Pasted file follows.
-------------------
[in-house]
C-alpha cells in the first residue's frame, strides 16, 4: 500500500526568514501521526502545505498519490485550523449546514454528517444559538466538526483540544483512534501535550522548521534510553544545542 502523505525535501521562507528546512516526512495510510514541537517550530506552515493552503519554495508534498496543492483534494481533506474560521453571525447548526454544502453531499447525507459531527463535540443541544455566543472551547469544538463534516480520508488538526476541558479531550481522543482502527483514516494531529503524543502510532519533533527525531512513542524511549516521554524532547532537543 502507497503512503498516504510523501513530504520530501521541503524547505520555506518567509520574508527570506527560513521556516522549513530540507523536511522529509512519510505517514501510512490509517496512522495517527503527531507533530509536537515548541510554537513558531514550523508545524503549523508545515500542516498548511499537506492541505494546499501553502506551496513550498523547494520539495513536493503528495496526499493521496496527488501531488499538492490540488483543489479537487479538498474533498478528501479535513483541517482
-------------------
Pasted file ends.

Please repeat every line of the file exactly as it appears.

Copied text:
[in-house]
C-alpha cells in the first residue's frame, strides 16, 4: 500500500526568514501521526502545505498519490485550523449546514454528517444559538466538526483540544483512534501535550522548521534510553544545542 502523505525535501521562507528546512516526512495510510514541537517550530506552515493552503519554495508534498496543492483534494481533506474560521453571525447548526454544502453531499447525507459531527463535540443541544455566543472551547469544538463534516480520508488538526476541558479531550481522543482502527483514516494531529503524543502510532519533533527525531512513542524511549516521554524532547532537543 502507497503512503498516504510523501513530504520530501521541503524547505520555506518567509520574508527570506527560513521556516522549513530540507523536511522529509512519510505517514501510512490509517496512522495517527503527531507533530509536537515548541510554537513558531514550523508545524503549523508545515500542516498548511499537506492541505494546499501553502506551496513550498523547494520539495513536493503528495496526499493521496496527488501531488499538492490540488483543489479537487479538498474533498478528501479535513483541517482